Wednesday, September 10, 2008

Electronic Prescriptions for Controlled Substances

I've recently been asked about the timeline for the DEA to support the electronic prescribing of controlled substances. The prohibition against prescribing controlled substances is a significant barrier to the adoption of e-Prescribing since it requires a separate workflow to write for Lipitor verses Librium.

The DEA has published a notice of proposed rulemaking (NPRM) and offered a comment period until September 25. The DEA has not specified the timeframe for implementation or next steps after the comment period.

In general, the NPRM describes the requirements for the use of electronic systems to create, sign, dispense and archive controlled substance prescriptions.

From reading the NPRM, it is clear that the DEA has framed the issue around law enforcement, which is appropriate given the mission of the DEA:
"These regulations provide pharmacies, hospitals, and practitioners with the ability to use modern technology for controlled substance prescriptions while maintaining the closed system of controls on controlled substances dispensing; additionally, the proposed regulations would reduce paperwork for DEA registrants who prescribe or dispense controlled substances and have the potential to reduce prescription forgery."

The NPRM contains a description of the business processes required to ensure
1. authentication of the prescriber
2. non-repudiation of the prescription
3. integrity of the record keeping process

Each practitioner must have their identity verified through an in-person identity proofing process before they can use an electronic system to prescribe controlled substances. Entities that may conduct in-person identity proofing of a prescriber include:
1. The credentialing office of a DEA-registered hospital;
2. The State professional licensing Board or State controlled substance authority
that authorized the practitioner to prescribe controlled substances; or
3. A State or local law enforcement office.

In order for a prescriber to access the system and write electronic prescriptions, the practitioner must authenticate using a two-factor authentication process, which means using something that you have (a smart card, token or thumb drive containing a digital certificate) plus something that you know (a strong password). This process will have to be used each time the practitioner wants to sign a controlled substance prescription.

Other requirements include:
1. A two minute timeout on the e-prescribing application, requiring two factor re-authentication to return to the e-prescribing screens after timeout
2. For each prescription, the provider must "check a box" confirming the patient's name, the drug being prescribed, the dosage, the applicable DEA number, and a statement indicating that the practitioner understands that he has reviewed the prescription information and intends to sign and authorize the prescription being transmitted.
3. The prescription must be transmitted immediately and cannot be printed in the future if it was transmitted electronically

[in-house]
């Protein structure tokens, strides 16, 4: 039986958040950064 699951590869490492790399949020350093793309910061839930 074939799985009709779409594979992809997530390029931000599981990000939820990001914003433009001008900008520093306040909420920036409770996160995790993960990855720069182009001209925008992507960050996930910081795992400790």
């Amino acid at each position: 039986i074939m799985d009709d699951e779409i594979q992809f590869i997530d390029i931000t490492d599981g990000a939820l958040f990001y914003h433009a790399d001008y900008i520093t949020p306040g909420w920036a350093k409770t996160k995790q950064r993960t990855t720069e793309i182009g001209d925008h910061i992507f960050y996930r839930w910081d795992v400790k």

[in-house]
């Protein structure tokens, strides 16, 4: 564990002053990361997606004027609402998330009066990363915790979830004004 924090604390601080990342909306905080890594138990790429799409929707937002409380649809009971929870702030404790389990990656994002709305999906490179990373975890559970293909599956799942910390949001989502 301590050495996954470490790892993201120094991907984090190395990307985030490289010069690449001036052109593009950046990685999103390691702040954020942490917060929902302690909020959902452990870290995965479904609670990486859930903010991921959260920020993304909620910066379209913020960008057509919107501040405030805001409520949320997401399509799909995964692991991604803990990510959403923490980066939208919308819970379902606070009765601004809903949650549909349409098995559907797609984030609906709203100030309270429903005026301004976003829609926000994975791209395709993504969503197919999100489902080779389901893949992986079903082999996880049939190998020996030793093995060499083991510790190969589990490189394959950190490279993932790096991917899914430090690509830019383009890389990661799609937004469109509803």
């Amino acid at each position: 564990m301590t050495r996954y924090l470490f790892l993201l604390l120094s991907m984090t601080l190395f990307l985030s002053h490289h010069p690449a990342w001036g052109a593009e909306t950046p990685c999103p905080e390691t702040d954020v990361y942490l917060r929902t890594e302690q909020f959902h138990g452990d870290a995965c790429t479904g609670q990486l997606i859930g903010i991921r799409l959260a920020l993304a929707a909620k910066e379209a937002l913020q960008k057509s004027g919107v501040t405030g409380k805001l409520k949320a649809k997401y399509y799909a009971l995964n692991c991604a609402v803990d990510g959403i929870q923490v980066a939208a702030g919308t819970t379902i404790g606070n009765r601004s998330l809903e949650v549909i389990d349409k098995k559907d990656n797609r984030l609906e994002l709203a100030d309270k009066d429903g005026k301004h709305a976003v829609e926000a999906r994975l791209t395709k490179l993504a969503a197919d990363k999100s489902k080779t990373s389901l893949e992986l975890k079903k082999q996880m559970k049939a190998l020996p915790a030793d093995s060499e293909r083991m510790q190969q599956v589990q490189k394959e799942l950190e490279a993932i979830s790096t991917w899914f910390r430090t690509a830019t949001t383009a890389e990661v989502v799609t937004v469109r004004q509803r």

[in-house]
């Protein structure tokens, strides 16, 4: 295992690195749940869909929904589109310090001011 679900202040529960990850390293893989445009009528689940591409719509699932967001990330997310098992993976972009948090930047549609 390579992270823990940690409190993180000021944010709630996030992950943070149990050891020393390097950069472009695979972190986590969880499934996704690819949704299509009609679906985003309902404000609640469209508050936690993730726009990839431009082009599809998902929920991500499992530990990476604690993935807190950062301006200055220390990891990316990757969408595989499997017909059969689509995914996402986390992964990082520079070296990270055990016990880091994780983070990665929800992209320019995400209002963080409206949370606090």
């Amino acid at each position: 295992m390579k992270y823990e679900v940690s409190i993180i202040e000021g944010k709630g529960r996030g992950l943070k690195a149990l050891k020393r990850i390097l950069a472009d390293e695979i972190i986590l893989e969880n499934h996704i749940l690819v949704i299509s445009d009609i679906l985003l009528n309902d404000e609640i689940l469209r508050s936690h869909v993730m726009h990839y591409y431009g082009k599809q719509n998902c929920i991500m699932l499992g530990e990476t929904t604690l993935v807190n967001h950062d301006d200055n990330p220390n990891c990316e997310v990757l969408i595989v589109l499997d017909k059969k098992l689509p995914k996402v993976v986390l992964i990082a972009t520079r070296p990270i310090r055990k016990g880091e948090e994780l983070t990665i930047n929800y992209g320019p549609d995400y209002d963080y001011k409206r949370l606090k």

4. The eRx system must generate a log of all controlled substance prescriptions which the provider must review monthly. Logs must be kept for 5 years
5. Electronic prescriptions of controlled substances cannot be converted to non-electronic form, such as faxes, at any time.

Given the impact of the NPRM on providers, pharmacies, intermediaries (such as Surescripts/Rxhub) and vendors, I am sure there will be many comments made before September 25. Check out the testimony of Paul L. Uhrig, EVP Corporate Development,
General Counsel, & Chief Privacy Officer of Surescripts/RxHub. After the comment period closes, I would guess that we'll have a year before a final rule is published. One the one hand, I want to accelerate e-prescribing by creating a seamless electronic workflow for all medications. On the other, I am not looking forward to supporting tokens, smartcards, and other forms of two factor authentication.


mxganse said...

unfortunately, the wrong folks are writing policy here. the same government org that is putting people in jail for non-violent crimes shouldn't be writing a policy that physicians and the FDA should be writing.

these people have been taught to think about "control" rather than doing things properly.

i have to damn near sign away my life to pick up cough medicine.

Unknown said...

BTW, if this model sails through unaltered, what havoc do you think it will wreak on patient flow in the ED? Two minute time outs? An eternity for the not-so-patient ED doc...

David Szabo said...

What is your opinion of a cell phone as an authentication token? My recollection is that it is permitted under the NPRM.

Jim Sullivan said...

Allscripts, McKesson and others are already using BIO-key fingerprint biometrics for controlling access to applications such as this. BIO-key works with any fingerprint scanner, such as the ones integrated into laptops, and requires that a prescriber carry nothing except their finger. It also can't be shared, stolen, lost or otherwise compromised. Most importantly, users like it better than usernames and passwords, because they just swipe to positively ID. Why isn't this part of the strong authentication options the DEA contemplates?